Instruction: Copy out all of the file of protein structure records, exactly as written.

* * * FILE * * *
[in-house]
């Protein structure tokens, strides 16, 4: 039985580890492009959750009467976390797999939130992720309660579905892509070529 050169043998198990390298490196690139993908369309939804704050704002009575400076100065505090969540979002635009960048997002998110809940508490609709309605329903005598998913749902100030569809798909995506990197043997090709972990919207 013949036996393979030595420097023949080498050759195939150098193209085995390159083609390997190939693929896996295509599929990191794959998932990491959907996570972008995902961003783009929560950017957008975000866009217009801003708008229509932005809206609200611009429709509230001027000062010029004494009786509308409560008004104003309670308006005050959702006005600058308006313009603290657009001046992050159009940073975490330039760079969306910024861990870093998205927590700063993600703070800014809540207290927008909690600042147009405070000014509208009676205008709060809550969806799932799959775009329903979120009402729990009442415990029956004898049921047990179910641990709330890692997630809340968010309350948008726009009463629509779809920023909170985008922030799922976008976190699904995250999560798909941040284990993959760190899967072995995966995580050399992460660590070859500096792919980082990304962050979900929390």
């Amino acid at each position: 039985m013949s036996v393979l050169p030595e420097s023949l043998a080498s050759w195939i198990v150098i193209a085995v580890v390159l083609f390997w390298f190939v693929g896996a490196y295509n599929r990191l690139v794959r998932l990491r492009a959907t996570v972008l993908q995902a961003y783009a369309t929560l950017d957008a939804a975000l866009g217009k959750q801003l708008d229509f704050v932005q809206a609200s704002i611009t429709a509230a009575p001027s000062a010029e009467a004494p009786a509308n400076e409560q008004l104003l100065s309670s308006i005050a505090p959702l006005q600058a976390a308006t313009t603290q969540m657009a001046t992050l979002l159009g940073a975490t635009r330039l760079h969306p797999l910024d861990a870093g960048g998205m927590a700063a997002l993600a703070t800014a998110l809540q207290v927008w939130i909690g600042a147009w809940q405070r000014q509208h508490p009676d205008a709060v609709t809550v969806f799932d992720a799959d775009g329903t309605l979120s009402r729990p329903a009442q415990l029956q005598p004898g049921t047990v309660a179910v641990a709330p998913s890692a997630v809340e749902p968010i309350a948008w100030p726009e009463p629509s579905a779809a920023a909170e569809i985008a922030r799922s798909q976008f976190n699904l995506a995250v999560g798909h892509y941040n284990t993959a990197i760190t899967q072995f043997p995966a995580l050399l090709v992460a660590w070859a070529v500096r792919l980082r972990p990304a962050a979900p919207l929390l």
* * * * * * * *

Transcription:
[in-house]
């Protein structure tokens, strides 16, 4: 039985580890492009959750009467976390797999939130992720309660579905892509070529 050169043998198990390298490196690139993908369309939804704050704002009575400076100065505090969540979002635009960048997002998110809940508490609709309605329903005598998913749902100030569809798909995506990197043997090709972990919207 013949036996393979030595420097023949080498050759195939150098193209085995390159083609390997190939693929896996295509599929990191794959998932990491959907996570972008995902961003783009929560950017957008975000866009217009801003708008229509932005809206609200611009429709509230001027000062010029004494009786509308409560008004104003309670308006005050959702006005600058308006313009603290657009001046992050159009940073975490330039760079969306910024861990870093998205927590700063993600703070800014809540207290927008909690600042147009405070000014509208009676205008709060809550969806799932799959775009329903979120009402729990009442415990029956004898049921047990179910641990709330890692997630809340968010309350948008726009009463629509779809920023909170985008922030799922976008976190699904995250999560798909941040284990993959760190899967072995995966995580050399992460660590070859500096792919980082990304962050979900929390």
């Amino acid at each position: 039985m013949s036996v393979l050169p030595e420097s023949l043998a080498s050759w195939i198990v150098i193209a085995v580890v390159l083609f390997w390298f190939v693929g896996a490196y295509n599929r990191l690139v794959r998932l990491r492009a959907t996570v972008l993908q995902a961003y783009a369309t929560l950017d957008a939804a975000l866009g217009k959750q801003l708008d229509f704050v932005q809206a609200s704002i611009t429709a509230a009575p001027s000062a010029e009467a004494p009786a509308n400076e409560q008004l104003l100065s309670s308006i005050a505090p959702l006005q600058a976390a308006t313009t603290q969540m657009a001046t992050l979002l159009g940073a975490t635009r330039l760079h969306p797999l910024d861990a870093g960048g998205m927590a700063a997002l993600a703070t800014a998110l809540q207290v927008w939130i909690g600042a147009w809940q405070r000014q509208h508490p009676d205008a709060v609709t809550v969806f799932d992720a799959d775009g329903t309605l979120s009402r729990p329903a009442q415990l029956q005598p004898g049921t047990v309660a179910v641990a709330p998913s890692a997630v809340e749902p968010i309350a948008w100030p726009e009463p629509s579905a779809a920023a909170e569809i985008a922030r799922s798909q976008f976190n699904l995506a995250v999560g798909h892509y941040n284990t993959a990197i760190t899967q072995f043997p995966a995580l050399l090709v992460a660590w070859a070529v500096r792919l980082r972990p990304a962050a979900p919207l929390l």